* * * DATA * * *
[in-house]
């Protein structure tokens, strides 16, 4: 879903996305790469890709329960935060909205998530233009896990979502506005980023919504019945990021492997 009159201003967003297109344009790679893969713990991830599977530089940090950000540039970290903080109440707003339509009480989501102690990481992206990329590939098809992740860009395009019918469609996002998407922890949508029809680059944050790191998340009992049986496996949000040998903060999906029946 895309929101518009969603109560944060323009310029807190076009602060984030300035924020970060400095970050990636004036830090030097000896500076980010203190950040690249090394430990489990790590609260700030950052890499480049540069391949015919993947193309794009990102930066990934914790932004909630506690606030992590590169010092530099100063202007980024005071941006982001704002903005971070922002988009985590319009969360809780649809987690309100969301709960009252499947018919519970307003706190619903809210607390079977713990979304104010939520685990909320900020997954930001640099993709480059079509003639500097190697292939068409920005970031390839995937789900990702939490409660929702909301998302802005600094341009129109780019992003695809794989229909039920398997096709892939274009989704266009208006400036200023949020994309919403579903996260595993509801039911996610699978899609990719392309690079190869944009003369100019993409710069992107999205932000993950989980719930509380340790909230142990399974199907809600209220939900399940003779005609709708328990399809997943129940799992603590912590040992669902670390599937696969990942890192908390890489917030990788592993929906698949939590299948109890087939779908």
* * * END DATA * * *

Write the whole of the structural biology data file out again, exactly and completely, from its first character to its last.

[in-house]
């Protein structure tokens, strides 16, 4: 879903996305790469890709329960935060909205998530233009896990979502506005980023919504019945990021492997 009159201003967003297109344009790679893969713990991830599977530089940090950000540039970290903080109440707003339509009480989501102690990481992206990329590939098809992740860009395009019918469609996002998407922890949508029809680059944050790191998340009992049986496996949000040998903060999906029946 895309929101518009969603109560944060323009310029807190076009602060984030300035924020970060400095970050990636004036830090030097000896500076980010203190950040690249090394430990489990790590609260700030950052890499480049540069391949015919993947193309794009990102930066990934914790932004909630506690606030992590590169010092530099100063202007980024005071941006982001704002903005971070922002988009985590319009969360809780649809987690309100969301709960009252499947018919519970307003706190619903809210607390079977713990979304104010939520685990909320900020997954930001640099993709480059079509003639500097190697292939068409920005970031390839995937789900990702939490409660929702909301998302802005600094341009129109780019992003695809794989229909039920398997096709892939274009989704266009208006400036200023949020994309919403579903996260595993509801039911996610699978899609990719392309690079190869944009003369100019993409710069992107999205932000993950989980719930509380340790909230142990399974199907809600209220939900399940003779005609709708328990399809997943129940799992603590912590040992669902670390599937696969990942890192908390890489917030990788592993929906698949939590299948109890087939779908």